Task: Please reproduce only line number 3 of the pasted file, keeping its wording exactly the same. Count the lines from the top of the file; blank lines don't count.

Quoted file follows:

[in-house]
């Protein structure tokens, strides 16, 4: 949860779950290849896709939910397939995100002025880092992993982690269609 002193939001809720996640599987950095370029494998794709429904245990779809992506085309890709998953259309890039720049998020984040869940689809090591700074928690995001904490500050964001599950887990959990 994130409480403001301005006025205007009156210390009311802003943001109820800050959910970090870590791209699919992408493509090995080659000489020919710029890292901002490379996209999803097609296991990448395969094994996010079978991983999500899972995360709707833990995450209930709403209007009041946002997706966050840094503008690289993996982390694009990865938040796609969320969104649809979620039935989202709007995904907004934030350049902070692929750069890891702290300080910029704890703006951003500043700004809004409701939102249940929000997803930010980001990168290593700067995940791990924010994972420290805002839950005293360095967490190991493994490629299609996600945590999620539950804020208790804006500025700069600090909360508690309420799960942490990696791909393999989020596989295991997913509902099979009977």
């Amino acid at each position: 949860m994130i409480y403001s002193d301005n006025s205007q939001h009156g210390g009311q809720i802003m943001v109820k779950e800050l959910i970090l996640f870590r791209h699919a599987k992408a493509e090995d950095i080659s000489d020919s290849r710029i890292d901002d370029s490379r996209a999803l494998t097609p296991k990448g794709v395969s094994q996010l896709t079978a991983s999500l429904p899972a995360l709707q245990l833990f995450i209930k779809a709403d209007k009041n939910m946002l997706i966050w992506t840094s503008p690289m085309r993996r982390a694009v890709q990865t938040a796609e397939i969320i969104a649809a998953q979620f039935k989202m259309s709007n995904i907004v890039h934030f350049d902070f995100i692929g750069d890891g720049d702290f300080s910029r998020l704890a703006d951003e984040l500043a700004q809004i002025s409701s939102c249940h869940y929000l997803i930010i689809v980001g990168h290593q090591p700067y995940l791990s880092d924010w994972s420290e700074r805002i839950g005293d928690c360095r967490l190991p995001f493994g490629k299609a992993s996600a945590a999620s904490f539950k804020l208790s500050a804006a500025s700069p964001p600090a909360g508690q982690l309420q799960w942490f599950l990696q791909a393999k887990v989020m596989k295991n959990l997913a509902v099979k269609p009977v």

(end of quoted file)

């Amino acid at each position: 949860m994130i409480y403001s002193d301005n006025s205007q939001h009156g210390g009311q809720i802003m943001v109820k779950e800050l959910i970090l996640f870590r791209h699919a599987k992408a493509e090995d950095i080659s000489d020919s290849r710029i890292d901002d370029s490379r996209a999803l494998t097609p296991k990448g794709v395969s094994q996010l896709t079978a991983s999500l429904p899972a995360l709707q245990l833990f995450i209930k779809a709403d209007k009041n939910m946002l997706i966050w992506t840094s503008p690289m085309r993996r982390a694009v890709q990865t938040a796609e397939i969320i969104a649809a998953q979620f039935k989202m259309s709007n995904i907004v890039h934030f350049d902070f995100i692929g750069d890891g720049d702290f300080s910029r998020l704890a703006d951003e984040l500043a700004q809004i002025s409701s939102c249940h869940y929000l997803i930010i689809v980001g990168h290593q090591p700067y995940l791990s880092d924010w994972s420290e700074r805002i839950g005293d928690c360095r967490l190991p995001f493994g490629k299609a992993s996600a945590a999620s904490f539950k804020l208790s500050a804006a500025s700069p964001p600090a909360g508690q982690l309420q799960w942490f599950l990696q791909a393999k887990v989020m596989k295991n959990l997913a509902v099979k269609p009977v």